Wednesday, February 08, 2006

The way to a man's heart (or anyone's for that matter)...

Food styling by Donna. Click image to enlarge.

Valentine's Menu (or any time you want to show extra love)

Bacalhua (salt cod w/ mashed potatoes)
Olive Tapenade
Steamed Green Beans
Toasted Baguette

Chambord Chocolate Fondue w/ Colossal Strawberries

Recommended Vinho:
Duas Quintas Red Wine from the Douro Region of Portugal, 2001

They say that there are as many recipes for Portuguese bacalhau as there are stars in the sky. Actually, I don't know if anyone really says that but it's true. One thing they all have in common is that salt cod is the focus of the dish. The word "bacalhau" literally translates to cod or codfish but it is also the name of a traditional Portuguese dish. Some versions of the dish are made with potatoes, others with vinegar, some have hard cooked eggs, others have olives. My family grew up eating a vinegar-based version our "Uncle Jimmy" (who wasn't really our uncle, just a family friend but that's another story) made which unfortunately we never got the recipe for. The recipe in this article is from "The Food of Portugal." I chose it because it sounded similar to a version I have had at Central Kitchen that I love. I added the tapenade as a topping because that's the way I had it there and it adds SO much flavor, texture and color to the dish. I know I'm mixing my cultural metaphors a bit since tapenade is from France but Provence is not too far from Portugal and well, this is America. We can do what we want. The beans also add great color and texture and make you feel better that you're eating a green vegetable. The dessert is a Lynne original which actually doesn't take much imagination - great chocolate, fresh fruit, a little liquor. How can you go wrong. And fondue is so fun. It's like making your own little dessert, one strawberry at a time.

Bacalhau a Conde da Guarda
(Salt Cod Count of Guarda)
Recipe from "The Food of Portugal," by Jean Anderson, available on Amazon and at times, on ebay (that's where I got my copy).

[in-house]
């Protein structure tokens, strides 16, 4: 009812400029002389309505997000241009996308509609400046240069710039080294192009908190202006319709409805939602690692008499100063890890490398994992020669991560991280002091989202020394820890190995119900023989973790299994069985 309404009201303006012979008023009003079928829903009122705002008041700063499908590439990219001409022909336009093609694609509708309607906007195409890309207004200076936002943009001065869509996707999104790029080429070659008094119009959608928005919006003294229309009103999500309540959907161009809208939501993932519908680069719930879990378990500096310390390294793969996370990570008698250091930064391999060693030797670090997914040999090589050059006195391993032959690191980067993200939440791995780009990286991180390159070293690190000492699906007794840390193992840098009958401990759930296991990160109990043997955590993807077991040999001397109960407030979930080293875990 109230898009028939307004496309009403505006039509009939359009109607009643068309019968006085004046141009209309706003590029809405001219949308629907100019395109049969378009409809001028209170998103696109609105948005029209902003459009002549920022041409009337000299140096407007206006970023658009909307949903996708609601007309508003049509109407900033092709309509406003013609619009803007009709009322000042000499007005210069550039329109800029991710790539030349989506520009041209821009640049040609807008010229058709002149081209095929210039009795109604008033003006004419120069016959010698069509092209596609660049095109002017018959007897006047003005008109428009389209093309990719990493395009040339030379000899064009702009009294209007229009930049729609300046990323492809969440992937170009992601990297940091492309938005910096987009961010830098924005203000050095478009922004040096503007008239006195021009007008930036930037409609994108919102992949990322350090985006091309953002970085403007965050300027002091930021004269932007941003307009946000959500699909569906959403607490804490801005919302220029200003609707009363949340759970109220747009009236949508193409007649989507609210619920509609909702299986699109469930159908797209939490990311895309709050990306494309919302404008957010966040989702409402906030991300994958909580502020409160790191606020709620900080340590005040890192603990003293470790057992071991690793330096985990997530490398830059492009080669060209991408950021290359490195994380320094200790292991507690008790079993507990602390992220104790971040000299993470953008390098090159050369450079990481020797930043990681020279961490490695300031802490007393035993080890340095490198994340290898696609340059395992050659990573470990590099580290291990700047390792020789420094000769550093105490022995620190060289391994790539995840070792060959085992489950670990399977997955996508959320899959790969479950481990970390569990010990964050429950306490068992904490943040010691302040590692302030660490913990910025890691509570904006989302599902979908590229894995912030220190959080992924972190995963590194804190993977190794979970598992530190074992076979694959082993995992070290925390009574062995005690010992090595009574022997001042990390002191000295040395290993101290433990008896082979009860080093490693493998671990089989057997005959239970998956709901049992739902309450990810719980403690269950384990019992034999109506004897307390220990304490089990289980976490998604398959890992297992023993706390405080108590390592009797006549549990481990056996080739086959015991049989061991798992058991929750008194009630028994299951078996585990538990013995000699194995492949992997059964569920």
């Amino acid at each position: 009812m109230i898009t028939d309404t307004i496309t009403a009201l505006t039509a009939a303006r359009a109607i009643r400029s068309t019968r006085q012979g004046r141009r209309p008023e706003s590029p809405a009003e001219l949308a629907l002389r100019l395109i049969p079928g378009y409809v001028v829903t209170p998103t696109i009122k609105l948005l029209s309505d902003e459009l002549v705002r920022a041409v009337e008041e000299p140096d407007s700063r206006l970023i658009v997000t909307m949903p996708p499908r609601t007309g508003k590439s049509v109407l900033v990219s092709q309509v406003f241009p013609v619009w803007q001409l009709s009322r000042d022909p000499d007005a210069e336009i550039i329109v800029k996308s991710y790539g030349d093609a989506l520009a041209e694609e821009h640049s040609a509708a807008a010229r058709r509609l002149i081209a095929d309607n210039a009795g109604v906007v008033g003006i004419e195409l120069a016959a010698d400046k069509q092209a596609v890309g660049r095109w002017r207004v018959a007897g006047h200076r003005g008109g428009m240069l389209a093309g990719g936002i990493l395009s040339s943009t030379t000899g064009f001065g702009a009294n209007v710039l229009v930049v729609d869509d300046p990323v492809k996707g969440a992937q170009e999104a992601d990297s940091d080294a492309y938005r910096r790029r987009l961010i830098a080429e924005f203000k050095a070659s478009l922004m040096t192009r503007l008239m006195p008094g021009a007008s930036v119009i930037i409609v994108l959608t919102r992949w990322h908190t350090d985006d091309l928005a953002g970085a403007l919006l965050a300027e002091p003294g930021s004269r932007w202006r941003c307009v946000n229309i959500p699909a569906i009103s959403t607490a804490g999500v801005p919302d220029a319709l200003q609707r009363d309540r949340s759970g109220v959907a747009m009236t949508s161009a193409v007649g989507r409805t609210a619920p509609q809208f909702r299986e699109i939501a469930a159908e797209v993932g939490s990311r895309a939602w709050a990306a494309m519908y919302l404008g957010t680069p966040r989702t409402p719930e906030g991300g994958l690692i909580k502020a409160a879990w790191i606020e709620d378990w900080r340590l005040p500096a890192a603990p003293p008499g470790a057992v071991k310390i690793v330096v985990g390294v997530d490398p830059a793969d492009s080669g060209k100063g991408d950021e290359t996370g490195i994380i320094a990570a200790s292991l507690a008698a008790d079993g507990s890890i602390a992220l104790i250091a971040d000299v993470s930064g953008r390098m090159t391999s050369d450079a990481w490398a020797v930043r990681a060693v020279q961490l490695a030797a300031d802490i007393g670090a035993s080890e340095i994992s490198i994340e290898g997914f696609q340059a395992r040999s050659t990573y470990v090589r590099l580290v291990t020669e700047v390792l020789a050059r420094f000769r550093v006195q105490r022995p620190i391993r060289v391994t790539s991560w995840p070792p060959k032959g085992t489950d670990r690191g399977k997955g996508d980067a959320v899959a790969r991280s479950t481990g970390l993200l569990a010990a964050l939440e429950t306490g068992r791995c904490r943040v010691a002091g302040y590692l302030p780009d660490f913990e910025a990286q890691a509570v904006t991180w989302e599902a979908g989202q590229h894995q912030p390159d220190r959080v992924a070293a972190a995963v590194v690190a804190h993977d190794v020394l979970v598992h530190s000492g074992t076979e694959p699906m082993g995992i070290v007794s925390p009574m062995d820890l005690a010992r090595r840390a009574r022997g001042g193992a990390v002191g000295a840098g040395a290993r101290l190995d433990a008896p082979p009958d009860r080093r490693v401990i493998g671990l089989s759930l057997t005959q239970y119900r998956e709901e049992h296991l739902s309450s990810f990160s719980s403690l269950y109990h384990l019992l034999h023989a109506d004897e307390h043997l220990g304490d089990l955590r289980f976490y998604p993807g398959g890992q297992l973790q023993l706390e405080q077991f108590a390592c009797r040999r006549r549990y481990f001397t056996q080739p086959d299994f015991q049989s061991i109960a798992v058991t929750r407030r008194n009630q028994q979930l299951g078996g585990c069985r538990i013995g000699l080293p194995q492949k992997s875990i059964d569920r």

If you liked the Mac & Cheese recipe I posted, chances are you'll love this. It's major comfort food.

3/4 pound dried salt cod filet - no bones (Available at international fish markets like New Deal and even Whole Foods at times but get it from a fish market if you can. It's much better quality and nice to support your local fish market.)
4 medium potatoes, scrubbed but not peeled
1/4 pound (1 stick) unsalted butter
2 large yellow onions, coarsely chopped
2 large garlic cloves, minced
1/4 teaspoon freshly ground black pepper
3/4 cup half-and-half cream
3 tablespoons freshly grated Parmesan cheese

How to:
1. Soak the salt cod in water in a covered dish in the refrigerator for 24 hours. Change the water several times (every 2 hours at first, then every 5 - 8 after that). After the 24 hours, drain the cod and pull the cod into shreds; set aside.
2. Boil the potatoes in enough water to cover, 35 to 40 minutes or until tender.
3. Melt the butter in a large sauté pan over moderately low heat, add the onions and garlic and sauté, stirring often, 5 to 6 minutes, just until onions are limp and glassy. Turn heat down low, cover the pan, and allow to cook 10 minutes; add the cod, mix well, then re-cover and cook over low heat 20 minutes, stirring now and then. Let cool a bit and puree in a food processor with a few pulses (doesn't need serious blending).